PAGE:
The view that developers are a precious resource leads to another common mistake. Meetings are often viewed as a complete waste of time. Great effort is made to limit the time that developers spend in meetings of any type. When meetings do occur, they are limited to quick tactical exchanges of status, priority and obstacles. This approach further isolates development teams from important subject matter experts, which in turn leads to more misunderstandings, more misses and less valuable apps.
Successful startups recognize the need to have their development teams participate in more of the right kinds of meetings. So along with the quick tactical exchanges, they ensure that developers also meet with subject matter experts often. These direct interactions lead to a deeper and richer understanding of the market and customer needs. This in turn leads to the types of collaboration and insights that deliver remarkable customer experiences and remarkable apps.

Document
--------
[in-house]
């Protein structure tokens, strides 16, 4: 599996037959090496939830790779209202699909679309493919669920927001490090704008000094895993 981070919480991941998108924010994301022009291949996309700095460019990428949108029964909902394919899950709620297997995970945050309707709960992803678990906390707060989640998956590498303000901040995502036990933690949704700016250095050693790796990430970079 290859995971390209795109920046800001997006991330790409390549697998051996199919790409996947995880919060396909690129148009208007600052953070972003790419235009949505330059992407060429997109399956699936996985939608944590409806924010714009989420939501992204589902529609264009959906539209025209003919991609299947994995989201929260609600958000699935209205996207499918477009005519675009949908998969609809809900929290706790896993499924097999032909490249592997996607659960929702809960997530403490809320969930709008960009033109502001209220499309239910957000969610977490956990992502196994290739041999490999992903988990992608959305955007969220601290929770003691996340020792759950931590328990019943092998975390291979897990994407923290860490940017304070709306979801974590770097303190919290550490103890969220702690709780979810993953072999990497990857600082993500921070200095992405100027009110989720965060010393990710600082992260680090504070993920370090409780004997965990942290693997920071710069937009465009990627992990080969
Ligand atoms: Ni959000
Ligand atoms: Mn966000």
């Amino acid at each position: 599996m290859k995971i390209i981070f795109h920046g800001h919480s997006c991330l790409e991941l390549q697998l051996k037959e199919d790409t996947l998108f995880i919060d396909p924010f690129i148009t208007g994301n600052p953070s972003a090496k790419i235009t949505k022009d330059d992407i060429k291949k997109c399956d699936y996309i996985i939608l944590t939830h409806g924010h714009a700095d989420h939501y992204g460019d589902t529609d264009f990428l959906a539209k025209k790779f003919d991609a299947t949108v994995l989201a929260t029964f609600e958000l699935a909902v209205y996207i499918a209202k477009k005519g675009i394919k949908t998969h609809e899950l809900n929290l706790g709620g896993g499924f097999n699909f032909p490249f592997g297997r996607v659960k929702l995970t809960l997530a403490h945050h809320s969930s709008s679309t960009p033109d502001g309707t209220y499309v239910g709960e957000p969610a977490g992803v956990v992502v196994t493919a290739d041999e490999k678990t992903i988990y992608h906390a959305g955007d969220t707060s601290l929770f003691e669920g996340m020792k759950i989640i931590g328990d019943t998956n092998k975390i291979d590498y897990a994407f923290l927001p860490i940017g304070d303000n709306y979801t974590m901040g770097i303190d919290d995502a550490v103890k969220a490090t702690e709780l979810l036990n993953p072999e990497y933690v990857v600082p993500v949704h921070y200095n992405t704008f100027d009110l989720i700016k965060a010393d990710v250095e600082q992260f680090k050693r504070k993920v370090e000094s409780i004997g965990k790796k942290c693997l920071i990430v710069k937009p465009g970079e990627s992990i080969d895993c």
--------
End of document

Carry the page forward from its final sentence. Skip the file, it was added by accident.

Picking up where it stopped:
Mistake #5 - Death by DIY
Startups often cultivate what we call a culture of DIY. In this view, every feature that’s developed must be built by in-house developers. The idea of outsourcing development projects is anathema. This view often stems from outsourcing challenges experienced on other projects. Most founders have heard or even shared the tale of an offshoring nightmare that led to wasted money and lost opportunity.